Day 6 – The day’s hike led us through Lovcen National Park to the mausoleum of a famous Montenegro politician from the 1800’s, Prince-Bishop Petar II Petrović-Njegoš, credited with bringing Montenegro into modern times. It was his wish to be buried on one of the highest peaks in the country. Probably to make tourists and travelers hike to the top. Of course, you could drive but this was a hiking holiday! We started in sun around Ivanova Korita and continued in forest, ascending through rocks and a burnt but regrown landscape to the Jezerski summit. We saw one small brown snake slither through the grasses to escape the pounding boots. Once we arrived at the monument, there were more steps – 461 up the mountain to honor the wishes of Prince Peter, buried on the second highest mountain in the country. Generous views of the surrounding country made me feel as if I could see most of Montenegro – the capital city of Podgorica, the city of Kotor, the Boca bay, and various small villages with their red clay roofs peppering the landscape in uniformity, nestled in the valleys and along the coast. For lunch, we went to Njegusi and ate local cured ham with cheese, bread, and green olives, followed by roasted pork and lamb with potatoes with local wine and cake for dessert. Delicious! It seemed to be a specific spot for tourists but if it gives me the chance to enjoy authentic cuisine, who cares? And Montenegro is not touristy, especially inland. Then back down the single lane road to the city of Perast for a few hours of free time. These mountain roads are not for the faint of heart. There was a broken-down bus at one point and for other buses and cars to squeeze by, it was a true test of courage! Hold your breath and close your eyes…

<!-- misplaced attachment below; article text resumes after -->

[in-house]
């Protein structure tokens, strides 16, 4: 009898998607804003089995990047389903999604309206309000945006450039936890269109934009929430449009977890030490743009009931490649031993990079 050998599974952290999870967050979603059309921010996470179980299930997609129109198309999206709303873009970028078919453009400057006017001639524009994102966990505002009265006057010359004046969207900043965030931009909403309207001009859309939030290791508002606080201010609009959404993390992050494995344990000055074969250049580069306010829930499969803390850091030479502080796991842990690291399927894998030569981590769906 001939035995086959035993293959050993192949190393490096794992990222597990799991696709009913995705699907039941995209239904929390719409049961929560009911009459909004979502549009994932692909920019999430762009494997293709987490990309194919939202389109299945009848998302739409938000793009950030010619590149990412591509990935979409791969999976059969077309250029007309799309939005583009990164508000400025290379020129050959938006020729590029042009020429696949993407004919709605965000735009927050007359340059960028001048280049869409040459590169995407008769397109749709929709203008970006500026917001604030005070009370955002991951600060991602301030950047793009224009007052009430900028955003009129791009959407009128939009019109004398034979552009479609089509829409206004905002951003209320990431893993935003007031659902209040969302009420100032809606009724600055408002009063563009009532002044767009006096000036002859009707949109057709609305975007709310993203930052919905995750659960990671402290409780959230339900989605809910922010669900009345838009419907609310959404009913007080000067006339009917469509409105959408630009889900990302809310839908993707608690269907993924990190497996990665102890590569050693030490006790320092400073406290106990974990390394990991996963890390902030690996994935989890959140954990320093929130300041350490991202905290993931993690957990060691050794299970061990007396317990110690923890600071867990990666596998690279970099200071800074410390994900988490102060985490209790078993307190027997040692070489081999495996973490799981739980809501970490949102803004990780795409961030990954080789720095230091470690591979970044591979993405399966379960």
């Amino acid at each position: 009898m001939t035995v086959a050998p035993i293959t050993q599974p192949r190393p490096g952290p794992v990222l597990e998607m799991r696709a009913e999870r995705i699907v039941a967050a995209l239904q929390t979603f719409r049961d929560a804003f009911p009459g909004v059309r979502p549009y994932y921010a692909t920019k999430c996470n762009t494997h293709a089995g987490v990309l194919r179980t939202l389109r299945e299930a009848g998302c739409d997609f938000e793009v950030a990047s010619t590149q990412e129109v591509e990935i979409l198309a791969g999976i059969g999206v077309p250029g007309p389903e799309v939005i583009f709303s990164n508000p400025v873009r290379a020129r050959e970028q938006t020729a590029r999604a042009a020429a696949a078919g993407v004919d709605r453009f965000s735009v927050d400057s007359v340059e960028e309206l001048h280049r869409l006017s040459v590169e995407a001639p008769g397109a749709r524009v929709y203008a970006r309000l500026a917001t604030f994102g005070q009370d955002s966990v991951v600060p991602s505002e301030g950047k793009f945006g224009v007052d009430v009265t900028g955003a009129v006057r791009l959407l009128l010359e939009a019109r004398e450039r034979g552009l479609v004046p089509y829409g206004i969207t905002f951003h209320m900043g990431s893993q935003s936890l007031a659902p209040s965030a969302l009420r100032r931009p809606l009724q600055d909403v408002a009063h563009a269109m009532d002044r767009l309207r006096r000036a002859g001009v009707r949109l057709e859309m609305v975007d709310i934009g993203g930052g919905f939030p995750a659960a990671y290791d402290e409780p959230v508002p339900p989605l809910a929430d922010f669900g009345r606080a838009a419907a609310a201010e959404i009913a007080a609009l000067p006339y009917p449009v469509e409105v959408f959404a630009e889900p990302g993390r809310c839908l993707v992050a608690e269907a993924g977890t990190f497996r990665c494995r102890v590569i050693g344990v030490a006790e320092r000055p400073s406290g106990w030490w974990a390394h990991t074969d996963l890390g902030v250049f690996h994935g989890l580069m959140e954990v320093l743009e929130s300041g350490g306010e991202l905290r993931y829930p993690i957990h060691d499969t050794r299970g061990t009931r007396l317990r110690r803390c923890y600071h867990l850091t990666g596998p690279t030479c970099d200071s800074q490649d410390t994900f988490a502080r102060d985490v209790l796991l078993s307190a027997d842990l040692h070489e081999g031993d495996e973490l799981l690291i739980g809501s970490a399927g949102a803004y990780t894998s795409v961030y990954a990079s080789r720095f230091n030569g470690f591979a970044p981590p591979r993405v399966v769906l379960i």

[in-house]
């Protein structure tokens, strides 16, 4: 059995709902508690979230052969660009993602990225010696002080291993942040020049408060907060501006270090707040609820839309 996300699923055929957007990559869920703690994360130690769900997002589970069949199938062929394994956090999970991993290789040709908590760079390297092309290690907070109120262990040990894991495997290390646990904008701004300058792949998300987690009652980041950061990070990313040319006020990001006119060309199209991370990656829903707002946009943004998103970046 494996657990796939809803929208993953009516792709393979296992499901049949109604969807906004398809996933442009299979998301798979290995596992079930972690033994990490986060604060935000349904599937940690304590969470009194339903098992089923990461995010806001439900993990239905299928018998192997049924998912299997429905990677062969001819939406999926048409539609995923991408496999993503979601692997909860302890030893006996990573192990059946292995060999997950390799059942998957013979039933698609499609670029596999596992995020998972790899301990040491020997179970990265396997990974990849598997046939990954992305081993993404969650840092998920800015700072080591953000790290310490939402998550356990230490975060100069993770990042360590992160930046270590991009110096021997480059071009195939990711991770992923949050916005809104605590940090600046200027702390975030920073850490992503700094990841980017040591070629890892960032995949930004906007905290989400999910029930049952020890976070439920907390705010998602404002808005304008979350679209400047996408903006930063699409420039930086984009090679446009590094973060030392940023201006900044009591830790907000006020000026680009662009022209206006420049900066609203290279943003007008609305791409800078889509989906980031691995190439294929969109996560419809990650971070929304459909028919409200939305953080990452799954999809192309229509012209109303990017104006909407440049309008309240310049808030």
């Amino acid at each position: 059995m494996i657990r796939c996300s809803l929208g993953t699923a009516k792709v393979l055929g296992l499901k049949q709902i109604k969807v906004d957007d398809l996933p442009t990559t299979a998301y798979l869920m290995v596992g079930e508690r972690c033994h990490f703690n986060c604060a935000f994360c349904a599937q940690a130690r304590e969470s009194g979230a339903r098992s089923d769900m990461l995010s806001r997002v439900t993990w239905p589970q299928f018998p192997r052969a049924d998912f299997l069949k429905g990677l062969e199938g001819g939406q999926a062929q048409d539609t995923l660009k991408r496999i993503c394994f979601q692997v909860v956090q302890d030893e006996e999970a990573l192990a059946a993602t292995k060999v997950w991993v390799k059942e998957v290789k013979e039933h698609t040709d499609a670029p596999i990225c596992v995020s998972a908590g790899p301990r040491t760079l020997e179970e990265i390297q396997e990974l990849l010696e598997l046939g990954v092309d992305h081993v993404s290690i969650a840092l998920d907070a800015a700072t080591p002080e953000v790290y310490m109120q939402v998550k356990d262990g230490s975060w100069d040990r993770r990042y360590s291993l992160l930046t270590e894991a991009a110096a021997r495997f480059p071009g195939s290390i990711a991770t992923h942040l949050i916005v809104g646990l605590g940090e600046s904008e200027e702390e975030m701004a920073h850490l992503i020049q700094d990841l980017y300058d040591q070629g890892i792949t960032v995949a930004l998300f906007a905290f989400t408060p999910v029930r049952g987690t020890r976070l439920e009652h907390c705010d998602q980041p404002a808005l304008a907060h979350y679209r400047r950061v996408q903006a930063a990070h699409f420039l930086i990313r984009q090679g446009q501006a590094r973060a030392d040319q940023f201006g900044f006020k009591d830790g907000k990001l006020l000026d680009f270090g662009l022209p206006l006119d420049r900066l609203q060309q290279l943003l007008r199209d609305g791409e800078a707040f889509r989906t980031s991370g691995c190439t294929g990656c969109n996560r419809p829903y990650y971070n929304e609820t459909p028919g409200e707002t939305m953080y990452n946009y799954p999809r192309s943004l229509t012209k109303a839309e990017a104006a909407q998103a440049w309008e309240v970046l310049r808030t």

Day 7 – The weather did not cooperate for our final hike. Crashes of thunder and the bright flashes of lightning started early while it was still almost dark, the grey clouds adding to the morning gloom. Our guide arrived to agree that hiking on a mountain would not be a good idea. I could imagine the consequences of metal hiking poles with lightning, not to mention sliding down muddy trails with boots full of water. Not the adventure I’m seeking on vacation. It sounds more like a military drill. Plan B was to review the maritime museum in Kotor. And then a wander to visit churches and shops while the rain and the sun played tag all afternoon. There were other churches to explore in Kotor, such as the Sacral Art Museum, in the Basilica Cathedral of St. Tryphone as well as many shops to investigate for gifts or souvenirs. The streets were packed with tourists from local cruise ships that had docked for the day. And like many cities, there was no shortage of cats to watch. Once back at the hotel, I sat by the pool to read as it was too cool to swim, and did a quick climb to the top of the local clock tower. And the trip is basically done.
Durmitor National Park, Medjed Peak